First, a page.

The mill sets aside molasses from the middle of the production process specifically for us. This molasses has a greater level of sugar remaining and a lower ash content than it would otherwise develop if further refined. We envision this higher quality of molasses to be reminiscent of the molasses available before technological advancement allowed for the degree of processing that is available today. Being in Louisiana also gives us the opportunity to work directly with farmers for special projects, sourcing fresh sugar cane to produce rums that are unique expressions of our individual climate and environment.
All of this on top of New Orleans being the birthplace of the American cocktail and “the northernmost city in the Caribbean” combines to make it the ideal location for Roulaison to call home.
How did the startup process go?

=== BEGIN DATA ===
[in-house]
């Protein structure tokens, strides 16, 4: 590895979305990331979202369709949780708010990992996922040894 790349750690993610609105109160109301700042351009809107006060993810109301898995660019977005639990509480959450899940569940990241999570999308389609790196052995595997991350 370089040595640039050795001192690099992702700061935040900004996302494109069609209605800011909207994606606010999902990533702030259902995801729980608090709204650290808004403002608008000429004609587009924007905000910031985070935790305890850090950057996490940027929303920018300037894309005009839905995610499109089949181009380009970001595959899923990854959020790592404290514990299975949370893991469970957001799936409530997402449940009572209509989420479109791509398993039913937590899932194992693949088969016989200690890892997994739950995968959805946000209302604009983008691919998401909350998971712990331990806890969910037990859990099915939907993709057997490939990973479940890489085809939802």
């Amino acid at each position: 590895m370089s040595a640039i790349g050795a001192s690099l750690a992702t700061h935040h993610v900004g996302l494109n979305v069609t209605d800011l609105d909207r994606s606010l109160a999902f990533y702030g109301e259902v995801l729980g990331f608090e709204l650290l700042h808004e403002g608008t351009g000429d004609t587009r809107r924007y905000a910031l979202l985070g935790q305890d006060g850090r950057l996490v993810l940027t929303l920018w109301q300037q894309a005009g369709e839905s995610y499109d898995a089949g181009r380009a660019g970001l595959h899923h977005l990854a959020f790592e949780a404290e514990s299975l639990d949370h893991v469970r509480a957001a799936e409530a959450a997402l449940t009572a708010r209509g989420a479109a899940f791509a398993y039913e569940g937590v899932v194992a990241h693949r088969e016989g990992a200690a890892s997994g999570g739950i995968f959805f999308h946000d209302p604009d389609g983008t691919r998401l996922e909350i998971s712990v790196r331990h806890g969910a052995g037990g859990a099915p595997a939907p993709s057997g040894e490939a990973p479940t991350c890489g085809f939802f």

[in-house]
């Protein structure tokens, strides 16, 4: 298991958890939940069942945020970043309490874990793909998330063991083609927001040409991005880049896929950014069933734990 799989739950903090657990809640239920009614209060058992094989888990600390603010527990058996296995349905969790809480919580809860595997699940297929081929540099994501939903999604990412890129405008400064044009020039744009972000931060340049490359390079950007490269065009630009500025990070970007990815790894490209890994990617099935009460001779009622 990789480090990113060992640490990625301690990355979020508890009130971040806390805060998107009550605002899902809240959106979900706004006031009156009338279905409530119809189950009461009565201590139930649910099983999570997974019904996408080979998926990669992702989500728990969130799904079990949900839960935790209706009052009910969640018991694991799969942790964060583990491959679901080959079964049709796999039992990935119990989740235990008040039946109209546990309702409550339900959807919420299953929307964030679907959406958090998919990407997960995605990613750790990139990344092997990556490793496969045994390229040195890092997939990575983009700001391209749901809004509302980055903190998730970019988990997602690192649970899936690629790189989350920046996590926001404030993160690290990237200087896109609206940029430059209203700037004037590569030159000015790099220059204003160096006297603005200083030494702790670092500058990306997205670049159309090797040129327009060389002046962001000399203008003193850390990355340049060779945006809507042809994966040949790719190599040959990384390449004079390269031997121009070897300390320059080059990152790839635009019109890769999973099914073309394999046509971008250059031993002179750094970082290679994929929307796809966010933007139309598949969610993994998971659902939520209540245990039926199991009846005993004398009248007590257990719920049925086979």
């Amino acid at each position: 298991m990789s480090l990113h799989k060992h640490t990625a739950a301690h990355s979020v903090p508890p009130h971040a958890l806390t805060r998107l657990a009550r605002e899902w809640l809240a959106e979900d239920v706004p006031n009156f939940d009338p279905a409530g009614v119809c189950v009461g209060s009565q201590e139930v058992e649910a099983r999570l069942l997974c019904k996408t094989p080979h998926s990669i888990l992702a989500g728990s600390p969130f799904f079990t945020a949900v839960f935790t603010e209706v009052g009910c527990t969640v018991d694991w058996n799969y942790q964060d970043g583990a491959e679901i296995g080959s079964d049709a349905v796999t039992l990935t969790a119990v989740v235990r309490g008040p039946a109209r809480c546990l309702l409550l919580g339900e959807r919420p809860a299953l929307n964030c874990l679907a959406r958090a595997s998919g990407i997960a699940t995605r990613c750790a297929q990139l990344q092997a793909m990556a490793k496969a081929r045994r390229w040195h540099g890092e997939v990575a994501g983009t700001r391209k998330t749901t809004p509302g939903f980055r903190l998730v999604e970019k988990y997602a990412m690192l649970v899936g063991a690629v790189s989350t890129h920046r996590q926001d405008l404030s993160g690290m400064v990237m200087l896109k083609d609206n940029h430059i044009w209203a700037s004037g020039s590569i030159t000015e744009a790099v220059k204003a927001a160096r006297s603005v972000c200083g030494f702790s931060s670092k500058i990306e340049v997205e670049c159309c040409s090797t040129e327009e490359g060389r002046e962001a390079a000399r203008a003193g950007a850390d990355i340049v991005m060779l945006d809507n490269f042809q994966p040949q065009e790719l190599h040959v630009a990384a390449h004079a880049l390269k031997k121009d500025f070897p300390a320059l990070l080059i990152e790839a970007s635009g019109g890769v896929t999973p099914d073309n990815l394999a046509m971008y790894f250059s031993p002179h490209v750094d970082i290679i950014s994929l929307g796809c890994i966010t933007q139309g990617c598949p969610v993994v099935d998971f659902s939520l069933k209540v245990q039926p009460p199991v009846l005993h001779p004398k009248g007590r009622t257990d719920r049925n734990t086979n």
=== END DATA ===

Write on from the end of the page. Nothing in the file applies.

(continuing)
Taking an idea and developing it into a real business is never an easy task, but the craft distilling industry certainly has some difficult barriers to entry. Regulations prohibiting home distilling lead many future craft distillers to begin executing their business idea before ever having the opportunity to distill any products. Thankfully, co-founder Andrew Lohfeld learned the craft from some of the best at Kings County Distillery in Brooklyn, New York. While his time there was spent exclusively focused on whisky, he was able to develop his own best practices for when the time came to fire up the stills at Roulaison.
The permitting process was a long and grueling one for us, but those hurdles only made our first batch that much sweeter (figuratively—we are adamant about not adding any sugar or coloring to our rums). Once we were operational, we focused entirely on yeast trials for our first three months of production. We set out to make a truly unique rum, so we could not simply follow a preexisting formula. The task of honing in on that exact flavor profile we were seeking was tedious, but we are happy we spent the extra time to do so.
OK, so tell us a little bit more about how you actually make your spirits.